Low temperature micro-geothermal engines to utilise abandoned oil and gas wells

Low temperature micro-geothermal engines to utilise abandoned oil and gas wells Oil Well in Reagan County, Texas (source: flickr/ J. Stephen Conn, creative commons)
Alexander Richter 21 May 2016

A new approach to utilise geothermal energy from abandoned oil and gas wells is being developed by scientists at the University of Alberta in Calgary. With micro-geothermal engines it is hoped to generate electricity from abandoned wells.

In a recent piece written for Canadian paper The Globe and Mail, Todd Hirsch a Calgary-based economist, wrote about a unique and innovative approach utilising geothermal energy from abandoned oil and gas wells.

Describing it as a mixture of “nanotechnology, 3-D printing and a bunch of really smart geologists”, he talks about new “low temperature micro-geothermal engines”, being developed by geologists and engineers at the University of Alberta.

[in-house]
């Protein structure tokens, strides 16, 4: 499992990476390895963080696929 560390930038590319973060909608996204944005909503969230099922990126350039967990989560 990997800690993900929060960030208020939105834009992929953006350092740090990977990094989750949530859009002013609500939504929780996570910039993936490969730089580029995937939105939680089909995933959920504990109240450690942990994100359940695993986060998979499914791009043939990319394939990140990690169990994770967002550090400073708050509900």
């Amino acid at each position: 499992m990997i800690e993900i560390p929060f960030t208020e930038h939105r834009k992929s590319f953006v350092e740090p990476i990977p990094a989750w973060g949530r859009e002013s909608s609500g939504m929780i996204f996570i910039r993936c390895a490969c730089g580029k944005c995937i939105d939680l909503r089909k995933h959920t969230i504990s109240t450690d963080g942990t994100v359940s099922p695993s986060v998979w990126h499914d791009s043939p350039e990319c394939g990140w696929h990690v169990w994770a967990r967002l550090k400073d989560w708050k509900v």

“The geothermal engines at the U of A are basically a redesign of something that’s been around for more than two centuries: the external combustion engine. Using nanotechnology – which enables scientists to construct things at the molecular level – the engines can be designed to be about the size of an inflatable kids’ pool and a couple of metres high. In the words of Dr. Jonathan Banks, the geologist and lead researcher at the university, “we’re going to optimize the bejeezus out of it” using nanotechnology.”

The small units being developed could be placed on top of abandoned oil and gas wells, pulling up hot brine water from a depth of about 2,000 meters. The heat of the water could then be utilised by these micro-geothermal units to generate electricity to be fed into the grid.

“One engine could produce enough electricity to power 100 homes. And the best part of it is that using 3-D printing, the cost of producing one will be a few hundred thousand dollars, not millions or billions. They’d be compact, easy to install and simple to connect to the electricity grid.”

To read the full article see link below.

Source: Todd Hirsch